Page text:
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Michel Caouette, CPA

Congress Passes Final Tax Cuts and Jobs Act: What it Means for Individuals



Tax Rates

Tax rate changes under the final version of the bill are temporary and set to expire after 2025. The tax rates and related income brackets are as follows:

Rate Individual Return
Income Ranges
Joint Return
Income Ranges
10% $0 - $9,525 $0 - $19,050
12% $9,525 - $38,700 $19,050 - $77,400
22% $38,700 - $82,500 $77,400 - $165,000
24% $82,500 - $157,500 $165,000 - $315,000
32% $157,500 - $200,000 $315,000 - $400,000
35% $200,000 - $500,000 $400,000 - $600,000
38.5% Over $500,000 Over $600,000

The final bill retains the current tax treatment of qualified dividends and capital gains and also retains the net investment income tax, additional Medicare tax and the medical device excise tax.

Personal exemptions under current law are $4,050 per dependent. Under the final bill these exemptions are repealed.

Deductions and Credits

The standard deduction is significantly increased under the final bill. Effective in 2018, married taxpayers filing jointly will be able to claim a deduction of $24,000 while single taxpayers and individuals filing as head of household may claim deductions of $12,000 and $18,000, respectively. The increase to the standard deduction hopes to achieve President Trump’s goal of simplifying tax filing by increasing the number of taxpayers who claim the standard deduction.

In addition to an increase in the standard deduction, many taxpayers will no longer be able to itemize their deductions as many deductions are set to disappear or have additional limitations under the final bill. Of the more significant itemized deductions set to change is the deduction for state and local income taxes. The final bill limits the annual deduction for state and local income taxes and property taxes to $10,000. The final bill provides an exception for state and local income taxes attributable to business income.

One tax planning tip that has been widely suggested in light of the anticipated changes to the itemized deduction of state, local, and property taxes has been to prepay these taxes in 2017. But the final version of the bill includes a provision that prevents 2017 deductions of state and local taxes imposed for tax years beginning in 2018. Taxpayers should still consider the potential benefit of prepaying 2018 property taxes in 2017.

The home mortgage interest deduction will be limited to interest on mortgage indebtedness up to $750,000 for new mortgage indebtedness incurred after December 15, 2017 and before January 1, 2026. The provisions of the final bill allow taxpayers to include mortgage interest on second homes with lower dollar caps. No interest deduction will be allowed for interest on home equity indebtedness.

Miscellaneous itemized deductions subject to the 2% floor under current provisions will no longer be deductible under the final bill. However, the bill retains the deduction for qualified unreimbursed medical expenses and temporarily lowers the threshold for deducting such expenses from amounts exceeding 10% of adjusted gross income (AGI) to amounts exceeding 7.5% of AGI for tax years 2017 and 2018.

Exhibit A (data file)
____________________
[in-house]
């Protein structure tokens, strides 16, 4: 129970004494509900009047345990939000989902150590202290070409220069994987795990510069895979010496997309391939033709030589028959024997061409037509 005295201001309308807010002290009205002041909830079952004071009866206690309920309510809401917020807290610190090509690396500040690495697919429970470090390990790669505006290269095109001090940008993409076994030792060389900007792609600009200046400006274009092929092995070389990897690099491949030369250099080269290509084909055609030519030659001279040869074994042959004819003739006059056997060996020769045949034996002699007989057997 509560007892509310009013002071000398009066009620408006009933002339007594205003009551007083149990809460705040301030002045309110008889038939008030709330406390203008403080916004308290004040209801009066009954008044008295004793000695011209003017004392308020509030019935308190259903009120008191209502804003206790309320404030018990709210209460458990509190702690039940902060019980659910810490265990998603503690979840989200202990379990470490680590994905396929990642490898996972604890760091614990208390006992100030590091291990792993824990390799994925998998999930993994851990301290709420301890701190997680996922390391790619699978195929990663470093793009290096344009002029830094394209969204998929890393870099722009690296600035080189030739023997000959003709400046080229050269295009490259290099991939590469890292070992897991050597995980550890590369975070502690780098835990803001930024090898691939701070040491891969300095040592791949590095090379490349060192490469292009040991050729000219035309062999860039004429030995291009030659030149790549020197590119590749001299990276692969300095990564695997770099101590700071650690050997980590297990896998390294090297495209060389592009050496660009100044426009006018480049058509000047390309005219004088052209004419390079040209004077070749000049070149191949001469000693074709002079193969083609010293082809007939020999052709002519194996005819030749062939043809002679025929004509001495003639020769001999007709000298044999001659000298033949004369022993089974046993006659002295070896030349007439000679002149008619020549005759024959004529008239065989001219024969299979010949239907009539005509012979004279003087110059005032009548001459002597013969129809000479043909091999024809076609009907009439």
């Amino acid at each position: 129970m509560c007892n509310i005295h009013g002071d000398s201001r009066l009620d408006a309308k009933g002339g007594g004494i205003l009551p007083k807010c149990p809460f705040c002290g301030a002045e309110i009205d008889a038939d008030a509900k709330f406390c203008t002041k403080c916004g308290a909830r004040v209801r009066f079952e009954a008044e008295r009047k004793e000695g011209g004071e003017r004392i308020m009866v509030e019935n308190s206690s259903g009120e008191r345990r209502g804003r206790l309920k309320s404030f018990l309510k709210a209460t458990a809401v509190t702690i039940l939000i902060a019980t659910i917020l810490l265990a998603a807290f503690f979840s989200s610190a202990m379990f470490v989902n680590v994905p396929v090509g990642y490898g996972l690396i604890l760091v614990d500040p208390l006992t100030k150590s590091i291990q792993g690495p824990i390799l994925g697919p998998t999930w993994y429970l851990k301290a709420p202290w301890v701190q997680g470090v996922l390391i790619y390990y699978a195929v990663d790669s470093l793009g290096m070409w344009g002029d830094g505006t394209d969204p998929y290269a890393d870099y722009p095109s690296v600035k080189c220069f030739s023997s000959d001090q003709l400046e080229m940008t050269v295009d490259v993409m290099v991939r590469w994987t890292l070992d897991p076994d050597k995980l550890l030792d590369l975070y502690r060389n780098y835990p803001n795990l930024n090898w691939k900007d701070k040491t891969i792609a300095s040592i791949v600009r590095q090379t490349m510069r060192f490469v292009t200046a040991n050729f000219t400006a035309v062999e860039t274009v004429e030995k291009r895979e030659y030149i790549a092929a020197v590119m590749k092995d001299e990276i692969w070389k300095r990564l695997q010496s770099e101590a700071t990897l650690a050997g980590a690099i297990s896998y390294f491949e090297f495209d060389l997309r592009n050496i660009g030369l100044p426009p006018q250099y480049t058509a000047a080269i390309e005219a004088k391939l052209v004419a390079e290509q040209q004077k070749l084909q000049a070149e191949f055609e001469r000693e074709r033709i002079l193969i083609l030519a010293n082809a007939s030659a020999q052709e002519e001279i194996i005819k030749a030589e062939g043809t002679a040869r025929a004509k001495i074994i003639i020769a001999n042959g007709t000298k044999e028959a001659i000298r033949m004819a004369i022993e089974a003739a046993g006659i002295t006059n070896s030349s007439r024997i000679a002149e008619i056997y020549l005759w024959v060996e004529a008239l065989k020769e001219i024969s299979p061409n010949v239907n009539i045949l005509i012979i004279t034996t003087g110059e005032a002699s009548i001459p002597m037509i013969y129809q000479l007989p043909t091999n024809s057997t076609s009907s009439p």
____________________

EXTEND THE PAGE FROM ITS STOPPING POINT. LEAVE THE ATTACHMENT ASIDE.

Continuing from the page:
For students, the final bill retains both the student loan interest deduction and = the American Opportunity Tax Credit.

Alimony payments required by divorce or separation agreements executed after December 31, 2018 will no longer be deductible and the inclusion of such payments as taxable income to the recipient is repealed under the provisions of the final bill.

The final bill provides a temporary increase to the child tax credit to $2,000 per qualifying child and allows $1,400 of that credit to be refundable. The phase out limits are increased to $400,000 for joint filers and $200,000 for all others. The bill also provides a $500 nonrefundable credit for non-child dependents.

Alternative Minimum Tax

The final bill retains the Alternative Minimum Tax (AMT) for individuals but increases the exemption amount through 2025 to $109,400 for married taxpayers filing a joint tax return ($70,300 for single and head-of-household filers). The exemption phase-out levels are also increased so that AMT will apply to income levels of $1 million for married taxpayers filing a joint return ($500,000 for others).


The final bill keeps many of the current rules for 401(k) and other retirement plans. However, the final bill repeals the rule allowing certain IRA conversions and modifies certain hardship distribution rules.

Federal Estate Tax

The final bill doubles the federal estate and gift tax exclusion resulting in a $22 million exemption for married couples in 2018.

What’s next?

President Trump has indicated his support of the final bill and it is expected that he will sign it into law before the end of the calendar year. Some provisions mentioned above have immediate effective dates and will impact taxpayers in 2017, while most are effective for tax years beginning in 2018. Signing the bill into law prior to December 31, 2017 also has the potential to materially impact U.S. GAAP based financial statements of corporations who recognize deferred tax assets and/or liabilities on their balance sheets.

Implementing the many complexities of tax reform is expected to take several weeks and months. If you are unsure what your next steps should be, please contact your BerryDunn tax advisor.